Moab. The dusty old mining town that borders two amazing National Parks in South Eastern Utah. The town is now a bustling community of adventure seekers, as an ideal basecamp for both Canyonlands and Arches National Park as well as countless other recreational opportunities.
My stop at Moab was my 2nd this year, I had previously been to Arches in March and hiked Devil’s Garden as well as seeing the famous Delicate Arch at Sunrise. This time my plans were a bit different. I arrived at Arches and did a little hiking around some of the windows and other less famous Arches. I knew what I wanted to see though, Delicate Arch with the Blood Moon. I was not the only one with the idea and I was joined by hordes of others who wanted to see the Arch during this very rare lunar eclipse event. Delicate Arch is a famous, stunning thin strand of delicate perfectly perched Sandstone, seemingly impossibly framed by the beautiful Lasal Mountains in the background.
I made my way up and around the arch getting some pictures there before settling on a large ridge opposite it. I met a nice guy named Mike there and we took pictures and talked for a while. It was nice to be away from the madness at the other side of the Arch viewpoint. It ended up being the perfect night to watch the blood moon. I was able to get some interesting pictures of it. This one is my favorite.
After I left Arches for the day I made way towards Canyonlands National Park and Island in the Sky. I had been to the mind boggling Needles Section of the park a few days prior. Island in the Sky is a large Mesa Top area surrounded by huge multi layered canyons. Formed by the eroding powers of the Green and Colorado Rivers which run through the park Island in the Sky has viewpoints which seem to stretch on and on forever.
I set out to explore this section of the park for the day but was greeted by an unfortunate reality–I was almost completely out of gas. I was able to see Grand View Point and Upheaval Dome, two of the more spectacular views in the park before I knew it was time to head back to Moab.
Grand View point offers spectacular views over most of the region, seemingly at the end of the planet, the drop offs reach over 1800 feet straight down to the canyon below. The views here are spectacular, the white rimmed trail winds around the white sandstone rimmed canyons and the beautifully carved canyons stretch for as far as the eye can see.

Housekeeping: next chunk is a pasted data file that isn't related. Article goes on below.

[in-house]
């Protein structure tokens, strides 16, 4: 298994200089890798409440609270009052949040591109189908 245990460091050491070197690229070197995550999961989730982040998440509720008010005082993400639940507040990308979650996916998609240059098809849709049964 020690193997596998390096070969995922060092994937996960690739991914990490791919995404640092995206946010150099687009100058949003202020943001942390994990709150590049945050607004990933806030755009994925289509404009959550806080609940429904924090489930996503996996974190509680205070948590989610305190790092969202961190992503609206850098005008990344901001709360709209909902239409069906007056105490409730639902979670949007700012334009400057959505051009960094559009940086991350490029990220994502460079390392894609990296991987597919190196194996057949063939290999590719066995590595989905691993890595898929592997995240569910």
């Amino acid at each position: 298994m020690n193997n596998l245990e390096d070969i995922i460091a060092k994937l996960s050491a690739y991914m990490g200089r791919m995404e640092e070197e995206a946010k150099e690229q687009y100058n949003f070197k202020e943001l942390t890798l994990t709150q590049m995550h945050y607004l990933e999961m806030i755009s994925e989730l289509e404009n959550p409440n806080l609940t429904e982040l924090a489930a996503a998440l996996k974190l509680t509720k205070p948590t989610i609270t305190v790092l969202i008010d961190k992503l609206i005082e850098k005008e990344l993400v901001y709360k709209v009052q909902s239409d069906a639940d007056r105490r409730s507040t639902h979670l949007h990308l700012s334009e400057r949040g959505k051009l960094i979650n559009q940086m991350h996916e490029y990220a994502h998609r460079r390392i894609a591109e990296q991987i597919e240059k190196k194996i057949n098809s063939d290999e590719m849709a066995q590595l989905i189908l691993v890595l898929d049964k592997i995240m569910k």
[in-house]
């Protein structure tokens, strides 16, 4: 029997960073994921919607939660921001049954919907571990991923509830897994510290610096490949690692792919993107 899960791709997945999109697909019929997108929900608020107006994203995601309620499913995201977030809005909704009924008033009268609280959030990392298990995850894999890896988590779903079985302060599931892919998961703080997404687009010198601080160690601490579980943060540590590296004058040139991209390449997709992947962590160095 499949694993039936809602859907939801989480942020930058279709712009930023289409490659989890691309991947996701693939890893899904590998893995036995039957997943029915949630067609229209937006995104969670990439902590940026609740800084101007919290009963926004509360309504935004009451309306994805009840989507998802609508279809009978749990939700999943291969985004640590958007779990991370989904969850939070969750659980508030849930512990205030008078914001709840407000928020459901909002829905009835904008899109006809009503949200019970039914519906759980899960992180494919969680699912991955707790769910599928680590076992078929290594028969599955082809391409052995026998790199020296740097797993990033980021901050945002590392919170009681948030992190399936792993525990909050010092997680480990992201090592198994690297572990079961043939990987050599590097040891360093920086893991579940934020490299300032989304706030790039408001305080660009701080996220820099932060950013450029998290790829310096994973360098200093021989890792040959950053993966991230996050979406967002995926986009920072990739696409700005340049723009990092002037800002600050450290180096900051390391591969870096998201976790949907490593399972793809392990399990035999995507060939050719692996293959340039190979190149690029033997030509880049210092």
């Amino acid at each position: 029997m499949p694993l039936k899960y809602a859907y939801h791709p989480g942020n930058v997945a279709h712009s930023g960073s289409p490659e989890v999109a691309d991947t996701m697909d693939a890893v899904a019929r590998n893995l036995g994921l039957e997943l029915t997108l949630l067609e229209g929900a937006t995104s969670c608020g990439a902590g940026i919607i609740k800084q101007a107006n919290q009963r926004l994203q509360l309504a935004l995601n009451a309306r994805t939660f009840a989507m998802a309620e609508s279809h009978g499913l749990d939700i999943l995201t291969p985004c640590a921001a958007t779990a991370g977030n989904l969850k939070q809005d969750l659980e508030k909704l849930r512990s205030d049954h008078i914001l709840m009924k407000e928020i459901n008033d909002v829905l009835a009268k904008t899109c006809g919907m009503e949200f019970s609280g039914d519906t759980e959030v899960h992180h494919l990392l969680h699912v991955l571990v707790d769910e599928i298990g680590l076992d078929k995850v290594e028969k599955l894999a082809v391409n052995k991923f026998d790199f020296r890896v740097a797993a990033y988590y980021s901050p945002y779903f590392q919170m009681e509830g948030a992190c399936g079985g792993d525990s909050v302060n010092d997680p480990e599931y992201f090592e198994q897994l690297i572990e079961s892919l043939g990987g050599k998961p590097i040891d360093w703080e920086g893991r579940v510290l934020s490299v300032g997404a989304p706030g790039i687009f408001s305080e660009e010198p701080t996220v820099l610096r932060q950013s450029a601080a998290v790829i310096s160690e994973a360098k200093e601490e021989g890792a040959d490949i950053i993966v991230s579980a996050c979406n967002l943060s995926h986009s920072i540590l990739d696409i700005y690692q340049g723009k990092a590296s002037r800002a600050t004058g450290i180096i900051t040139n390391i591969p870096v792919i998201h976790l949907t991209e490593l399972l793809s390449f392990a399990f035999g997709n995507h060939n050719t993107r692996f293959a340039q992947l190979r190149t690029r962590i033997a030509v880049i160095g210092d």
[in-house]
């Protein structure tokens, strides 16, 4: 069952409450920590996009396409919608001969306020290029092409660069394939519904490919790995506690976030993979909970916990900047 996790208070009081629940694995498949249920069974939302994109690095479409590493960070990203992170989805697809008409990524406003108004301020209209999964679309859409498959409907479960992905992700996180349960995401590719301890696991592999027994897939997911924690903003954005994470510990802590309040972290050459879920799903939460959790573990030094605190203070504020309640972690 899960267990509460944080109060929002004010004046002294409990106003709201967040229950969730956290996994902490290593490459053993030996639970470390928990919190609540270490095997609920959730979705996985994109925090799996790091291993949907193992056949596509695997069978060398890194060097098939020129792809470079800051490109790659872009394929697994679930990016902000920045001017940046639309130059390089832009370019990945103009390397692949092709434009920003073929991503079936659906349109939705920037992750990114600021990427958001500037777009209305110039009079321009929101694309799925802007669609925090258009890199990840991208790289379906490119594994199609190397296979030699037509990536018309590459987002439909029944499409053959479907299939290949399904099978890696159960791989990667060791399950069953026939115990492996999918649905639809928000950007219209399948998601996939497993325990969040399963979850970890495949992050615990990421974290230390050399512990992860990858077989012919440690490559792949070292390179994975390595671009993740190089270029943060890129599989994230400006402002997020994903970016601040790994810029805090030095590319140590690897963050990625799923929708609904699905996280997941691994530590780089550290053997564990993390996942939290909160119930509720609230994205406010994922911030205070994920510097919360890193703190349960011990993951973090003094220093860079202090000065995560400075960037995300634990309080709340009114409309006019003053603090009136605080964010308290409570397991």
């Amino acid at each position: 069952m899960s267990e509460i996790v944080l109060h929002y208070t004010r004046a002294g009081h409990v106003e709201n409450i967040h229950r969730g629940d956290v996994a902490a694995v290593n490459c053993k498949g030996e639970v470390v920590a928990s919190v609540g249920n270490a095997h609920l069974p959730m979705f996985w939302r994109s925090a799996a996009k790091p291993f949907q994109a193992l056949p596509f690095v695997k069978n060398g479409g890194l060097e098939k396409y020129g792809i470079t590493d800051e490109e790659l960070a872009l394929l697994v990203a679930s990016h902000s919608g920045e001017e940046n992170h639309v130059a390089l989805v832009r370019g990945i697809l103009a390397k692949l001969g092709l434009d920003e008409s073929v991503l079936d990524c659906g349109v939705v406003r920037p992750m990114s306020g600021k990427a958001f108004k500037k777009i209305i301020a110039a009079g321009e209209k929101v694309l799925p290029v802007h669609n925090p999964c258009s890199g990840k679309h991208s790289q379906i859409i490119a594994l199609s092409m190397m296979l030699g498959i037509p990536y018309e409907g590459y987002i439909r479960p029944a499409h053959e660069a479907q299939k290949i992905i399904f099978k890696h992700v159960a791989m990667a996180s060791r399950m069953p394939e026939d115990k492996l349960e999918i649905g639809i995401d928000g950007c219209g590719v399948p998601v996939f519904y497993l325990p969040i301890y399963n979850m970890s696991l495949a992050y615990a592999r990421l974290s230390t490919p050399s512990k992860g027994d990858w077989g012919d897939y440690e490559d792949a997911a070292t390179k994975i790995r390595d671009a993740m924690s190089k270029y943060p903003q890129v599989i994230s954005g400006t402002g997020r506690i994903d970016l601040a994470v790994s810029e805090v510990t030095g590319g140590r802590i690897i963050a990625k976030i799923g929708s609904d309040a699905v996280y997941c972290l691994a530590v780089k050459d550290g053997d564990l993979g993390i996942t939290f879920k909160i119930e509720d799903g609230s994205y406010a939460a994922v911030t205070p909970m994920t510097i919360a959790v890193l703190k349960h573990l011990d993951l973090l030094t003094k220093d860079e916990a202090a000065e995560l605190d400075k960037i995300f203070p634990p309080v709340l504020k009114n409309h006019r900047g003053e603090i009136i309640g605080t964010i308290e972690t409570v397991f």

Upheaval Dome is a relative geologic curiosity, geologists are unsure how this massive sandstone crater formed. Deep, massive, mysterious it is a truly unique feature on this landscape. Several theories have been posited as to how it formed, namely a meteorite strike, and a vast upheaval and collapse of the land. At and rate standing at the brim of this huge crater is awe inspiring. Filled with salt and surrounded by a rugged rim, it is truly a sight to behold.
Getting back in my car after my hike at Upheavel Dome I knew I was in for a challenge. As I was parking I had the dreaded “Low Fuel” light click on. I knew that meant I would be hard pressed to make it back to Moab and the nearest gas station, 40 miles away. Luckily, I drive a Prius, I was able to hypermile effectively enough back to town getting 108 miles per gallon on the way there and was able to comfortably refuel. Perks of driving a Prius I guess.
That night I stayed at the venerable Lazy Lizard hostel on the outskirts of Moab. For 12 dollars a night it was a nice reprieve from sleeping in the outdoors for a night. It also afforded me to opportunity to stay the night in town and catch the Packers vs. Chiefs game. The Packers won in convincing fashion and it was a night to celebrate!